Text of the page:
Now Tanzania seeks reparations from Germany
Publish date: 13 February 2017
Issue Number: 714
Diary: IBA Legalbrief Africa
Tanzania's Government is considering legal action to force former coloniser Germany to pay reparations for alleged atrocities committed more than a century ago. At the same time, Legalbrief reports that a court date has been set in a federal lawsuit lodged in a US court against the German Government for reparations. Germany last month admitted to transgressions in Namibia over the deaths of 65 000 people in what is viewed by many as the first genocide of the 20th century. Tanzania’s Defence Minister Hussein Mwiny last week told lawmakers that the government will seek compensation over the tens of thousands of people who were allegedly starved, tortured and killed by German forces trying to contain rebellious tribes. A report on the News24 site notes that Mwinyi said he would officially write to Tanzania's Ministry of Foreign Affairs ‘so that they can take the matter to the German government’. ‘Compensation is what we are looking for, and there are a few other examples in the African region of countries who have asked for this compensation. So we are hoping to take this forward to the German government ourselves,’ Mwinyi said, according to the report. It says if Tanzania's Government presses for reparations, the East African country would be following the recent example of neighbouring Kenya, where a group of elderly Kenyans won compensation from the British Government for acts of torture blamed on British colonial officials. In 2013, the British Government said it ‘sincerely regrets’ the acts of torture carried out against Kenyans fighting for liberation from colonial rule in the 1950s and 1960s. It also paid about $21.5m to the 5 200 Kenyans who were found to have been tortured. A report on the IBTimes site notes that Germany ruled Tanzania, then known as Tanganyika, between 1890 and 1919, after which date Britain took control of the East African nation.
The Namibian reparations trial is set to take place in the US District Court in Manhattan under the Alien Tort Statute, an 1879 law often invoked in human rights cases. New Era reports that the class-action suit, filed by Ovaherero Chief Vekuii Rukoro seeks reparations from the present German Government for genocide carried out by German colonial troops more than a century ago. The plaintiffs are also demanding that their representatives be included in ongoing talks between Germany and Namibia, which are aiming for a joint declaration on their common past. Up to 100 000 Hereros and Namas are believed to have been killed by German Imperial troops in the early 1900s in what was then the German colony of South-West Africa. Successive German governments have refused to accept the atrocities as genocide. The present government only agreed in 2015 to the killings being described as genocide, reversing its earlier position. The dialogue between Germany and Namibia includes discussions about an official apology for the genocide. However, Germany’s Ambassador to Namibia, Christian Schlaga, has publicly ruled out paying reparations, the report notes.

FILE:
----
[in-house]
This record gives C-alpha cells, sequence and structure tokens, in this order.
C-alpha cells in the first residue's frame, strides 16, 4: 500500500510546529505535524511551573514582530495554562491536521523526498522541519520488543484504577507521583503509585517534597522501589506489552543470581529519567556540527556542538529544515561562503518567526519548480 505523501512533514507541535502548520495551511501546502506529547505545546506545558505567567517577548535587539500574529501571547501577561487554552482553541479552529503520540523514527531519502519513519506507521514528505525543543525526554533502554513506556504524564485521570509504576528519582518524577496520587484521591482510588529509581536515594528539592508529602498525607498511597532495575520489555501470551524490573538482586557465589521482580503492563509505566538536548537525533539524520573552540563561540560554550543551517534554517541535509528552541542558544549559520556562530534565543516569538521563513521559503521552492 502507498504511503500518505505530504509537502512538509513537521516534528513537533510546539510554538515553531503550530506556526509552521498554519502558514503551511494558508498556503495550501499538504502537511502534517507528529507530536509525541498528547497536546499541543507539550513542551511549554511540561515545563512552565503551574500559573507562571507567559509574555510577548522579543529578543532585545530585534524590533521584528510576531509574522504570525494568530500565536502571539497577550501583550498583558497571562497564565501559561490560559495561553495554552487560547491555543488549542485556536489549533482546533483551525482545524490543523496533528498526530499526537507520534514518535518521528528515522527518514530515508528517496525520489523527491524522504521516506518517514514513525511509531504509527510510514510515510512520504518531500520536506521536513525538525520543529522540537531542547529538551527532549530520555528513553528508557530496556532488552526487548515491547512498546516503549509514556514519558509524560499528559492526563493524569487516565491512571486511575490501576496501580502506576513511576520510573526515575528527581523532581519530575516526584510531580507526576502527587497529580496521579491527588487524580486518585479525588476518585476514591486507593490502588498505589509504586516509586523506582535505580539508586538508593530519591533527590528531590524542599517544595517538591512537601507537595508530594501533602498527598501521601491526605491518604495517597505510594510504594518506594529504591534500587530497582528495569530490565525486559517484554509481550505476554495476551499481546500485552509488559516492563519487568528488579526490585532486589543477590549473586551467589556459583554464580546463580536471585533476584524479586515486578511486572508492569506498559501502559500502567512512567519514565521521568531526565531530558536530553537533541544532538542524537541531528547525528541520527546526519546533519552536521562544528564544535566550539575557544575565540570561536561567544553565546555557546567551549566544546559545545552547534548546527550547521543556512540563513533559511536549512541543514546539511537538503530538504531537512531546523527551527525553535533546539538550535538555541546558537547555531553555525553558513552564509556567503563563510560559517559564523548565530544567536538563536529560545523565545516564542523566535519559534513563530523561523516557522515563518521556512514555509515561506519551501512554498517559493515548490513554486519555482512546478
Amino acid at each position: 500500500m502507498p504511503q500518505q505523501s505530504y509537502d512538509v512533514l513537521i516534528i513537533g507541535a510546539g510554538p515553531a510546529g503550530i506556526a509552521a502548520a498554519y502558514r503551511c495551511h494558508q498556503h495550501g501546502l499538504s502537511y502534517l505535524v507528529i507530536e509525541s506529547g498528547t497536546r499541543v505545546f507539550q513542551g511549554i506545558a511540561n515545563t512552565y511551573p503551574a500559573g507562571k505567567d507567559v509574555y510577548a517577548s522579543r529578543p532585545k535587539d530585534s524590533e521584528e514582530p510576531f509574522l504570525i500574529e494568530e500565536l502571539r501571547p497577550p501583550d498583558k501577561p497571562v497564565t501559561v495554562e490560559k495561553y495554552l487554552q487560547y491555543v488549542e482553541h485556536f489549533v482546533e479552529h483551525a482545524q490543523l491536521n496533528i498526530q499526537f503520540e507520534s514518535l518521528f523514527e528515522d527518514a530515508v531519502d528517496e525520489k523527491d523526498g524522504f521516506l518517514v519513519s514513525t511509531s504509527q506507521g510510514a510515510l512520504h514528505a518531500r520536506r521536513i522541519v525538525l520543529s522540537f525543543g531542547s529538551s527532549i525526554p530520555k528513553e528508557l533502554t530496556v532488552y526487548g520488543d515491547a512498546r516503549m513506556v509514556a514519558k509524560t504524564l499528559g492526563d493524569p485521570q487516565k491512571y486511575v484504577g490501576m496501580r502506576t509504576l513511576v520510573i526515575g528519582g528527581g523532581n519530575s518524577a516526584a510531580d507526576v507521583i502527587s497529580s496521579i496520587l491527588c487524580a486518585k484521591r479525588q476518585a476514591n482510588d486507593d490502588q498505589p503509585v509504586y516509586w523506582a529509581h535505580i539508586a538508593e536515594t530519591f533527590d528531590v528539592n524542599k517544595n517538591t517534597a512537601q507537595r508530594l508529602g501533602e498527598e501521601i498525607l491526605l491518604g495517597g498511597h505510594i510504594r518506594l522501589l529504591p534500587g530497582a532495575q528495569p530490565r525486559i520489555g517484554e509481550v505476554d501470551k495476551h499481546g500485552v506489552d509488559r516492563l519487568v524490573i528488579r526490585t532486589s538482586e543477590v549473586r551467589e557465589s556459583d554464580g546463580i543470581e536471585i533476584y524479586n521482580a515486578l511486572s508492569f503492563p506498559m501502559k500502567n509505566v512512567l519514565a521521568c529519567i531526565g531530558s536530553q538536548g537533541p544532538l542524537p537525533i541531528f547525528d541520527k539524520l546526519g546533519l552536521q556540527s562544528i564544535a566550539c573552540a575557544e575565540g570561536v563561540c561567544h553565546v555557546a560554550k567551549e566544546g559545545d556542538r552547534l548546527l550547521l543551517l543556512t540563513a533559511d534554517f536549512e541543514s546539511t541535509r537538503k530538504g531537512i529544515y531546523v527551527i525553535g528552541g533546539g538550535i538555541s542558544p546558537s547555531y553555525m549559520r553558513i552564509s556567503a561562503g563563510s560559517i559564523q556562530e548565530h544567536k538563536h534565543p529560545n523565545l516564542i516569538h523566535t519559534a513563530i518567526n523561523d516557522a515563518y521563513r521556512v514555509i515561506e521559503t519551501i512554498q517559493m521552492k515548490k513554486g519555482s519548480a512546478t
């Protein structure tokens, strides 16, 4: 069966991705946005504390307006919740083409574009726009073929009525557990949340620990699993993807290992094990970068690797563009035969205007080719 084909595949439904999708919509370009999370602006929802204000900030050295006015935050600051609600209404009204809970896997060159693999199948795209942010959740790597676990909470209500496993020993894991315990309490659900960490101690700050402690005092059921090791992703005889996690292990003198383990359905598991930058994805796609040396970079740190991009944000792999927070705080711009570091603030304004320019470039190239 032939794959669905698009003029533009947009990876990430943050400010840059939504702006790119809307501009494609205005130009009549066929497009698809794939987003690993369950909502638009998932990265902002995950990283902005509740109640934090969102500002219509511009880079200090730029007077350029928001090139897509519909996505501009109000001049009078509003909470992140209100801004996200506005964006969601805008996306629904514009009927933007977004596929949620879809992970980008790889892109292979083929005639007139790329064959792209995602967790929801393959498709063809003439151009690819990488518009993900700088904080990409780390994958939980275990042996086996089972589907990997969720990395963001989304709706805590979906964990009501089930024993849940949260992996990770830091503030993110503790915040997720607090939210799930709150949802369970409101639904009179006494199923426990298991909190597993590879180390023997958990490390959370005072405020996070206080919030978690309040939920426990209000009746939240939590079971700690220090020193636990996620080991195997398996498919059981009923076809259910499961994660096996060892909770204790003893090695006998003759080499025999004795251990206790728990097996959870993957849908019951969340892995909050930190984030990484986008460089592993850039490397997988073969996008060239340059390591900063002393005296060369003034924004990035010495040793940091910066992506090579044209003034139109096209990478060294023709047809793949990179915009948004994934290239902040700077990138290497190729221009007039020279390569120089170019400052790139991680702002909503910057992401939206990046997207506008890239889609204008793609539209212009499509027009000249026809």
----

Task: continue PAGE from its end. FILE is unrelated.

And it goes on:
In a Truth Out analysis, Ama Biney notes that while no amount of financial compensation can address the psychological and emotional scars of enslavement of people of African descent, a comprehensive economic package needs to address the fact that the current economic and technological underdevelopment of Africa and the Caribbean is symptomatic of the impact of 400 years of enslavement. ‘This enslavement was followed by the brief but no less damaging interlude of colonialism and must be recognised as central to any form of reparations. There should be legal redress for the lives of the hundreds of Black men killed by racist police officers, as well as the people of African descent unjustly incarcerated in America's prisons. There are those who refuse to accept the fact that the economic wealth of Europe was built on the sweat, blood and toil of African people to the detriment of Africa. Yet, let us be clear that the trans-Atlantic slave trade was not a trade. The meaning of trade supposes equal benefit to both parties. It was not trade but the looting of Africa. The consequence for Africa was and remains that the African economy taken as a whole was diverted away from its previous line of development and became distorted.'